Has Snapchat Given Up the Ghost?

Has Snapchat Given Up the Ghost?

Big Ideas

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October 17 2018
Big Ideas

In honour of Halloween, gather around the campfire with us for a true marketing horror story. A tale of plummeting stocks, vanishing users, and damning incantations by market analysts and Kylie Jenner. This is the story of SNAP Inc. Read on…if you dare.


It was a dark and stormy night…

On October 1st, the Dow slammed its doors on stocks for SNAP Inc, hitting an all-time low of $8.23 per share. Stocks for the company had been in a free-fall since February, just a year after the American technology company had gone public with it’s “in-the-moment” photo sharing platform. Since the previous July, SNAP had lost 11 key staffers – and now former Vurb CEO Bobby Lo, whom SNAP had acquired just two years ago with a $114.5 million four-year vesting retention deal, was politely pulling out of the company’s day-to-day operations and into a vaguely defined “advisory role”.




The Blair Rich Project

SNAP’s talent retention issues had become an obvious problem to investors. On September 5, BTIG analyst Rich Greenfield cast a heavy stone on SNAP’s business acumen.

“We are tired of Snapchat’s excuses for missing numbers and are no longer willing to give management ‘time’ to figure out monetization,” Greenfield said.

A week later, a damning report by Business Insider stated that Snapchat’s user base had begun declining worldwide, with 300 million daily users falling off the wagon. This could only mean advertisers were sure to follow. This was in direct contrast to SNAP’s reported ad revenue forecasted for 2019, which showed a $1.25 billion dollar increase. Plummeting ad prices appeared to have coaxed in hesitant marketers, like a group of foolish teenagers heading off into the foggy woods.

“We have been disappointed in SNAP’s product evolution (as have users) and see no reason to believe this will change,” said Greenfield, cursing the company with a “Sell” rating and a new forecast of $5 per share.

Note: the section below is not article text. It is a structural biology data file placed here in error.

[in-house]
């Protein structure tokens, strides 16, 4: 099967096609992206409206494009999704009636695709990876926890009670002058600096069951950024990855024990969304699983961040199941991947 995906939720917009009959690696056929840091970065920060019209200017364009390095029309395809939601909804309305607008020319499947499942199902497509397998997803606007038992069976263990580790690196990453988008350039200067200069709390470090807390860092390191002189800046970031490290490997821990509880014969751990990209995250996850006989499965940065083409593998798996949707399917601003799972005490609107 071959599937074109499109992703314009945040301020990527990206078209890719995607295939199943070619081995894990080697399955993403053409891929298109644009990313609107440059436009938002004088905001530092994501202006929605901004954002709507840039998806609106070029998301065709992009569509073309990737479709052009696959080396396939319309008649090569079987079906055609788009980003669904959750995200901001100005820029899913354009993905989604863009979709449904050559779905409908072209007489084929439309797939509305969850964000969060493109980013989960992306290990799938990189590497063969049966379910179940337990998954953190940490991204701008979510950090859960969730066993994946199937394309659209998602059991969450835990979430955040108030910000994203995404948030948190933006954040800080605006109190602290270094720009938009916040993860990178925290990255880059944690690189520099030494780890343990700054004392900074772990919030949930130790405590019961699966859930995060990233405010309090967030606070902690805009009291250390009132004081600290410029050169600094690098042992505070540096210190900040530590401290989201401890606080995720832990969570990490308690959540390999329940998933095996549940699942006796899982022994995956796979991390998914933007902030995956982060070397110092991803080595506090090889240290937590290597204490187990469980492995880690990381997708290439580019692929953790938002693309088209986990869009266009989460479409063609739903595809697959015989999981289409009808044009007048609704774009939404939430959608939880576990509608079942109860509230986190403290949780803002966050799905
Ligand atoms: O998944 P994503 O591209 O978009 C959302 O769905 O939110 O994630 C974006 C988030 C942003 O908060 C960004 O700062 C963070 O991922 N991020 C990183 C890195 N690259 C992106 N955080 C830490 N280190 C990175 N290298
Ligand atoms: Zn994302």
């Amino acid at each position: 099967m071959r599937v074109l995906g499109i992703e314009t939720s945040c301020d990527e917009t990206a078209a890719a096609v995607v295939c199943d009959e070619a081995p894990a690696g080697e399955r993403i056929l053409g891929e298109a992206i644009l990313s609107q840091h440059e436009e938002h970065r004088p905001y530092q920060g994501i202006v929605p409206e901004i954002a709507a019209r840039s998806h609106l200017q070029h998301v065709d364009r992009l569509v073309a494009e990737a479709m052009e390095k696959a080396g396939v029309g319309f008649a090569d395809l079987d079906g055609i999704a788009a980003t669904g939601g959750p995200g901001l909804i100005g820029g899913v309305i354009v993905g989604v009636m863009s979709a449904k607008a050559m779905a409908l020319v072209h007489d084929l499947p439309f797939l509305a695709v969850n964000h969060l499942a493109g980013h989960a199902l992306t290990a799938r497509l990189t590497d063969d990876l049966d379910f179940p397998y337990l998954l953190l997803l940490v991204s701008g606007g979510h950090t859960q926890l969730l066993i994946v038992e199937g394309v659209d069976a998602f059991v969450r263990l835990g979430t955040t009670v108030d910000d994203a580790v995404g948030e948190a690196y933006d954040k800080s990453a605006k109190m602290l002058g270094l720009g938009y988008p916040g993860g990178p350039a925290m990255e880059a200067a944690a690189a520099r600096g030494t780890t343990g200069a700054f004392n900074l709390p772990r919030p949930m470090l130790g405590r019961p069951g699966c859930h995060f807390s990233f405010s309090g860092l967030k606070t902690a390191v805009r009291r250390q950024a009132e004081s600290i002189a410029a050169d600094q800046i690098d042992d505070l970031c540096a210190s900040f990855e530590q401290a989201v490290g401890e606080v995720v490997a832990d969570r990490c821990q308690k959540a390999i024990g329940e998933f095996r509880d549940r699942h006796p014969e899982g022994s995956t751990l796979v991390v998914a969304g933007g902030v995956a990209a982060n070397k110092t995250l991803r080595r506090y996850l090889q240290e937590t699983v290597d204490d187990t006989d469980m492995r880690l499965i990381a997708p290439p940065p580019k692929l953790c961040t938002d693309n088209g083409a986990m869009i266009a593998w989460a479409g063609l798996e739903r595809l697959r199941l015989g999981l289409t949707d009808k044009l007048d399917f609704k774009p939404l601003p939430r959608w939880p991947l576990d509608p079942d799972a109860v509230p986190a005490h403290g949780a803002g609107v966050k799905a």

Kylie’s Kiss of Death

This grim prognosis, coupled with echoes of cosmetics/social media mogul and Kardashian family member Kylie Jenner’s tweet which threatened the relevance of the platform, did not help SNAP’s image.



Jenner’s tweet has previously been attributed to a $1.3 billion dollar drop in SNAP’s market value back in February, just after 2018 values peaked at $20 per share. The validity of the correlation between Jenner’s tweet and SNAP’s decline was controversial, but as it often goes – on the internet, what people think is more powerful than the facts.


Kylie Jenner and Snapchat

Who will survive?

From a marketing strategy perspective, our sixth sense tells us that allocating a significant digital marketing budget into Snapchat, SNAP’s core product, will be a grind house B-movie at best and a full-on zombie apocalypse at worst. From a user perspective, not only have users declined and ad congestion increased, users (mainly female Gen Z'ers in the 18-24 age group) have the option to skip ads with no minimum runtime.

Instead, social media strategies for most businesses should stick to safe-haven platforms like Instagram, whose user growth and engagement rates continue to climb steadily. Facebook and YouTube continue to slay the competition in advertising potential – with Facebook’s robust targeting tools and reasonable ad service costs, and YouTube’s incredible organic SEO power.

Furthermore, brands should not discount the value of a solid SEO and inbound marketing strategy, coupled with consistent, high-quality content. Focus on using social media during moments of consideration; when browsing, chances are your audience is consuming inspiration without explicit intent to buy. The highest conversion potential is still on Google, so if you’re investing in Snapchat’s interruption-style ad service but haven’t yet padded your website with SEO-friendly content, you may have your priorities backwards.


Social Media Marketing


Don’t get lost in the woods

A mistake some brands make is pouring money into a social media strategy based on whether they think they should be there, rather than taking the time to study their audience’s social media habits and setting realistic KPIs based on the potential value of the platform’s usership. The truth is, very few brands fill their treat bags based on social media attribution. Most social media campaigns sit at the top of the sales funnel, at the awareness stage, or nurture relationships with existing customers at the funnel’s end.

Where Snapchat fails to make the cut for brands is with its focus on messaging, where ads are literally forced into the picture as people are trying to communicate with close friends.

So, what about Instagram stories?

Data from this June shows twice as many users engage with Instagram’s Stories feature, and Instagram’s IGTV feature provides an enhanced version for longer-form in-the-moment content. Instagram also has the benefit of offering limited-time content served to relevant audiences with the creative potential of a core account featuring evergreen videos and stills. 


When will the nightmare end?

Compared to Snapchat’s geofilters – the choice is obvious. Go with the hero platform that’s going to survive until the end of the show, and rest in peace.



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